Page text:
A new study spearheaded by Professor Sarah Blagden and Dr. Hagen Schwenzer, researchers from the University of Oxford, in collaboration with biopharmaceutical company NuCana, has led to a novel chemotherapy drug that demonstrates significant potency in killing cancer cells.
The new drug, called NUC-7738, is an enhancement of a naturally-occurring nucleoside analog known as Cordycepin (or 3’deoxyadenosine) that is found in the Himalayan fungus Cordyceps Sinensis. This fungus has been used to treat cancers and other inflammatory diseases in traditional Chinese medicine for centuries, however, the drug is rapidly broken down in the bloodstream, rendering what’s left of it to be of minimal use once it reaches the tumor.
To improve the potency of Cordyceps Sinensis, NuCana developed Cordycepin into a clinical therapy, using the new ProTide technology, resulting in a chemotherapy drug with enhanced efficacy.
What is ProTech technology?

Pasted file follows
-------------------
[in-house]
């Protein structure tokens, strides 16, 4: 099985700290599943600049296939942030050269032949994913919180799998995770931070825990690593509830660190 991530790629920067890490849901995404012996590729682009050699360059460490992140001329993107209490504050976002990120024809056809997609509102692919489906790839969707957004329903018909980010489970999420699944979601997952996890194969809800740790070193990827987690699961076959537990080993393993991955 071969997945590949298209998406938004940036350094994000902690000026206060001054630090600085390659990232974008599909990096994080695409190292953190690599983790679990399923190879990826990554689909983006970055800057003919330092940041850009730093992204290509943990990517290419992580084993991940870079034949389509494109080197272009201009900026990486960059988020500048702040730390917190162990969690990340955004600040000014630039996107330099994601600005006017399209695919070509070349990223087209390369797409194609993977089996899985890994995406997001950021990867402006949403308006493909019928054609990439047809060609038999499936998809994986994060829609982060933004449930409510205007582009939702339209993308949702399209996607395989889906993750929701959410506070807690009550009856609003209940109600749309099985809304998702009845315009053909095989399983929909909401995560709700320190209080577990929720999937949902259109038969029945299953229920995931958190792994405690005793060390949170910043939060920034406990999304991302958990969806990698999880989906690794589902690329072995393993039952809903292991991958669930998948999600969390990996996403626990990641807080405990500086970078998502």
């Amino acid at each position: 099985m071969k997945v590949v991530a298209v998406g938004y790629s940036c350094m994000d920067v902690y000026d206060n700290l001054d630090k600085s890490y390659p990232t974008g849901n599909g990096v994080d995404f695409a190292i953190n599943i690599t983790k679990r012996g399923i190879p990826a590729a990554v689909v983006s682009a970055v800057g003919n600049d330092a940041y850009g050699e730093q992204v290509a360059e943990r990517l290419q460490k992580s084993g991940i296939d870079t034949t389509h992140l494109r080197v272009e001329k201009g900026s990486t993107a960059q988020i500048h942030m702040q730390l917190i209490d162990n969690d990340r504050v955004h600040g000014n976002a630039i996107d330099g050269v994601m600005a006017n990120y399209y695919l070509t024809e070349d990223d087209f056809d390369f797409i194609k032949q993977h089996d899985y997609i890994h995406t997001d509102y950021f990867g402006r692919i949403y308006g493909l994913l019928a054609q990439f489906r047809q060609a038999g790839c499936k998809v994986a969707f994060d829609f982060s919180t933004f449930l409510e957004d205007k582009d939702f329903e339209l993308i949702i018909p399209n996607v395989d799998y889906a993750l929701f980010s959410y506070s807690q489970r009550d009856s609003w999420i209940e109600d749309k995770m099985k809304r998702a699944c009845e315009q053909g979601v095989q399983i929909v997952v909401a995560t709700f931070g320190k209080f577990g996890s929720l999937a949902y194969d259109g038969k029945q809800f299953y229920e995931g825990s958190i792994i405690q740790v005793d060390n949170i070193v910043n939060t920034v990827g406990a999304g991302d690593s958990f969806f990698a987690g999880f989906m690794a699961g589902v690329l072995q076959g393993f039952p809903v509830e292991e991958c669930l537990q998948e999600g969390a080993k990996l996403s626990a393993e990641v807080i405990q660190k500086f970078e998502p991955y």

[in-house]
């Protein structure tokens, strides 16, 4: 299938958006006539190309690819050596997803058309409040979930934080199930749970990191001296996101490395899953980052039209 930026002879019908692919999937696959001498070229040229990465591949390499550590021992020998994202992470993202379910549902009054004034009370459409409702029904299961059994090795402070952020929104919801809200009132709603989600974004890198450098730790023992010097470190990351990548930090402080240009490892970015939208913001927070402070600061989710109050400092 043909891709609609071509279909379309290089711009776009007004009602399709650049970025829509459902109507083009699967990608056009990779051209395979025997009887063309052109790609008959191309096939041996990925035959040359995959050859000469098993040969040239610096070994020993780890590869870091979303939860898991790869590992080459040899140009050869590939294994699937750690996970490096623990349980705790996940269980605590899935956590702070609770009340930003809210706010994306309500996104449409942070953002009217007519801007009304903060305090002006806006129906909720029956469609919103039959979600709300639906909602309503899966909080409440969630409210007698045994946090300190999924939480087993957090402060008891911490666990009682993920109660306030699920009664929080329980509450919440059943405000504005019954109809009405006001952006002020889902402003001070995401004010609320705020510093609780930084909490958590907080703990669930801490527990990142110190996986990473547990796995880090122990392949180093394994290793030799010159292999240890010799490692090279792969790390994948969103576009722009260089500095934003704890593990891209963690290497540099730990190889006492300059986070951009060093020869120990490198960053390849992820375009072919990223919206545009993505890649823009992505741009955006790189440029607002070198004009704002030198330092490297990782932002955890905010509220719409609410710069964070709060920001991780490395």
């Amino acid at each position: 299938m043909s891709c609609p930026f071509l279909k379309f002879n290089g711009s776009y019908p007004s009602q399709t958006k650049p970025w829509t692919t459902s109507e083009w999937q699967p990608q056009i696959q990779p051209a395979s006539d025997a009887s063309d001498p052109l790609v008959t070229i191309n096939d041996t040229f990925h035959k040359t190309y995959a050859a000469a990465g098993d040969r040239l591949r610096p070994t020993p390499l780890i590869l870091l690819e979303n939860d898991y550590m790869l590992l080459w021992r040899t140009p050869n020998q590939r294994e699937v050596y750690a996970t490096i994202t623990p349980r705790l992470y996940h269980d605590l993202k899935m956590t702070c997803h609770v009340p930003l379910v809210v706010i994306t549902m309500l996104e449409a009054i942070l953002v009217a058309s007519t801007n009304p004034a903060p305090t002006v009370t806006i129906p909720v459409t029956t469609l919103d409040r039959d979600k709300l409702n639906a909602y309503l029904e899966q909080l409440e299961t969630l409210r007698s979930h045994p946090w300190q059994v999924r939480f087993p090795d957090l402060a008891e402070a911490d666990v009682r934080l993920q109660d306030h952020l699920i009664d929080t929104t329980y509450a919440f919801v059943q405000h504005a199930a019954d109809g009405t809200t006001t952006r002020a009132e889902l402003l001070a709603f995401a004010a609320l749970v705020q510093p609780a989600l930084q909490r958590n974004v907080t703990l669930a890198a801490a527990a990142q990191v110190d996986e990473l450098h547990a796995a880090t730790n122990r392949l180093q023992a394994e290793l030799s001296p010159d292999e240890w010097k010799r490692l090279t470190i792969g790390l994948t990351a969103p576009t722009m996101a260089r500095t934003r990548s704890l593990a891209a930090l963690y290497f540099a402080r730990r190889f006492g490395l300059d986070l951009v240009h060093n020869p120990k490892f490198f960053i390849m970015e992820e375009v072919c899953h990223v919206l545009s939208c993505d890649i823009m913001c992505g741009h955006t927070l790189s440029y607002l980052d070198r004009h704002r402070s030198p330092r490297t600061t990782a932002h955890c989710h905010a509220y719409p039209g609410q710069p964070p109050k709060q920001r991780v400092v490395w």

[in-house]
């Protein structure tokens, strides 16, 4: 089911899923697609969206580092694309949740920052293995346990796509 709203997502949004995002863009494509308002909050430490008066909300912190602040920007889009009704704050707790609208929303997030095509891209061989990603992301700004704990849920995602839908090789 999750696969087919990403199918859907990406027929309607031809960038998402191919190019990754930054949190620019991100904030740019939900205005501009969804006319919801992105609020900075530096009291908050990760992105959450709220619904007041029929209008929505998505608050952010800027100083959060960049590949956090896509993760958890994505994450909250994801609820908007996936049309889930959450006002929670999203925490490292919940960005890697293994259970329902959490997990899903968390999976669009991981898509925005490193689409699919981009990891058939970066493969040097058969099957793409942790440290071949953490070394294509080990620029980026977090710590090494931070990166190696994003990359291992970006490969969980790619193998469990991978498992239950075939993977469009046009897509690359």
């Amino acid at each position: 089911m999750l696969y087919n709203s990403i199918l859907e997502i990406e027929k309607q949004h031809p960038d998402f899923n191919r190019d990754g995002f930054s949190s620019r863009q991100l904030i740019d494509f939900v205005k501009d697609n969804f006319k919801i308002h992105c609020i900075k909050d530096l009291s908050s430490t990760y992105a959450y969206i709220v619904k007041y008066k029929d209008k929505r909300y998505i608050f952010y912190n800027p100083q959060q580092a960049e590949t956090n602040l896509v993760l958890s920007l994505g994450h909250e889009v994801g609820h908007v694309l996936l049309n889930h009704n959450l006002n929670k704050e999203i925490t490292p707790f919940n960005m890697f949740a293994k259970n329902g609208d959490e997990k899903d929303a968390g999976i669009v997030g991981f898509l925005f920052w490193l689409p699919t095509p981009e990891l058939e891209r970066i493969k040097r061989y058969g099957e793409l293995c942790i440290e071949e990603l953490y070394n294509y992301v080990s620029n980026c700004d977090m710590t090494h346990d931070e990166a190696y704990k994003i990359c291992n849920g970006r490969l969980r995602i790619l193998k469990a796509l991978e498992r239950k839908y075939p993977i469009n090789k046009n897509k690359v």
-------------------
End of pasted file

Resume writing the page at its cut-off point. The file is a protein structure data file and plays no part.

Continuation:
ProTech technology is a novel approach for delivering chemotherapy drugs into cancer cells by attaching small chemical groups to nucleoside analogs such as Cordycepin. These are later metabolized once it has reached the patient’s cancer cells, releasing the activated drug. ProTech technology has already been successfully used in FDA-approved drugs to treat infections like Hepatitis C, Ebola, and Covid-19.
Based on the study published in Clinical Cancer Research, NUC-7738 is even more poisonous than Cordycepin to a range of cancer cells.
Currently, NUC-7738 is being assessed by Oxford researchers and partners in Edinburgh and Newcastle in Phase 1 clinical trial NuTide:701, where the drug is being tested on cancer patients with advanced solid tumors that didn’t respond well to conventional treatment. So far, the early results have demonstrated NUC-7738 promising anti-cancer activity and that the drug is well tolerated by patients.
Based on these encouraging results, Phase 2 clinical trials are in the works.
Source study: Clinical Cancer Research—The novel nucleoside analogue ProTide NUC-7738 overcomes cancer resistance mechanisms in vitro and in a first-in-human Phase 1 clinical trial